Ireland and Leinster centre Gordon D'Arcy has revealed that he is making the most of an altitude tent as his career extends into a 17th season.
The 34-year-old made his Leinster debut all the way back in 1998, and will be part of Matt O'Connor's squad that will be looking to make it three straight PRO12 titles, as well as a better showing in the Champions Cup.
But in order to overcome all the knocks that come with playing professional rugby, D'Arcy has decided to use an altitude tent to ease the pressure on his joints.
"This is my 17th season, so I have 16 years of bangs, bruises and bumps, so I can't do what I was able to do four or five years ago.
"I can still train as hard as all the lads, it just has to be in different ways," he told the Irish Times.
"I'm sure you've all heard of our good friend the altitude tent. That takes an awful lot of the trauma off your joints so I'm spending an awful lot of time in there.
"It's one of the most horrific experiences of my life. It reduces the amount of oxygen in the air. It is like training at 3,000, 4,000, 5,000 feet.
"You are running with half the volume of air in the tent. You can literally pass out if you do too much.
"The lactic burn you get in there is pretty horrific. We have done altitude training when we have gone to South Africa and gone up to (Blue) Bulls territory. We did work with masks. We did it with Ireland.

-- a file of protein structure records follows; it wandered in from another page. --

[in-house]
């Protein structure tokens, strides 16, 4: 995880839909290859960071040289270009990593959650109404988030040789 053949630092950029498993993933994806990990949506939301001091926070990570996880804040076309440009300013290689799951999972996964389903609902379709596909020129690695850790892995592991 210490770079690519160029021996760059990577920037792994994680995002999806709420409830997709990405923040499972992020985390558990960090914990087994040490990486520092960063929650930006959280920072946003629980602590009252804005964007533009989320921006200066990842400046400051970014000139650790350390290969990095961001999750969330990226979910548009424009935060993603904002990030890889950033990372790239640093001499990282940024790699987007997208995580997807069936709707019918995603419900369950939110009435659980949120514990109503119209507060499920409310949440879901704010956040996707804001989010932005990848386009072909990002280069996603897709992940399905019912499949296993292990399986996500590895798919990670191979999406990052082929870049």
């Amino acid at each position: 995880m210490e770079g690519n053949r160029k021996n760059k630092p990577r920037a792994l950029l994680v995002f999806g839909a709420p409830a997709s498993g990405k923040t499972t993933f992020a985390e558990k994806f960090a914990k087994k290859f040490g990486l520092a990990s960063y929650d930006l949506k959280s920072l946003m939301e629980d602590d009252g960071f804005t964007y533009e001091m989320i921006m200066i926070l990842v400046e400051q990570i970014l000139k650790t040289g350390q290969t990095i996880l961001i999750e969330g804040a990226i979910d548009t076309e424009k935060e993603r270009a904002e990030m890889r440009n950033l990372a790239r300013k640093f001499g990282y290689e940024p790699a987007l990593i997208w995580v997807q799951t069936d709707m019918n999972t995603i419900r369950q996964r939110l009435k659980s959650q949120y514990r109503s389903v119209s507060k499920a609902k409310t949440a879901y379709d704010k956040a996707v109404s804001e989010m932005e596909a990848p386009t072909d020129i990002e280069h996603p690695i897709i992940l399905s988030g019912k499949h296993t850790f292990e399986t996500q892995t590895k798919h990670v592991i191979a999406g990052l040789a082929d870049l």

"We did it with The Lions. There is no hiding. You run and your legs stop working and you've a burn in your chest that just won't go away."
Last season was a disappointing one on a European front for Leinster, as they fell in the quarter-finals of the last-ever Heineken Cup to eventual winners Toulon.
But after claiming a second straight PRO12 title, as well as back-to-back British and Irish Cups, D'Arcy claims the season was far from a disaster.
However, after being named in a pool with Harlequins, Wasps and Castres for the inaugural edition of the European Rugby Champions Cup, D'Arcy is eager to help Leinster get back to winning ways.
"We don't define ourselves by Heineken Cups," he added.
"There's three competitions available in the season and obviously the hardest of those is the Champions Cup, but you want to be winning your domestic league and winning the British & Irish Cup.
"We are the first team to defend that back-to-back and we put both trophies back-to-back, so that was a huge positive for us in a season that we made very hard for ourselves by losing that Northampton game at home and having to go to the eventual champions away and then not performing that day.
"They're not excuses, but that's the way the season panned out."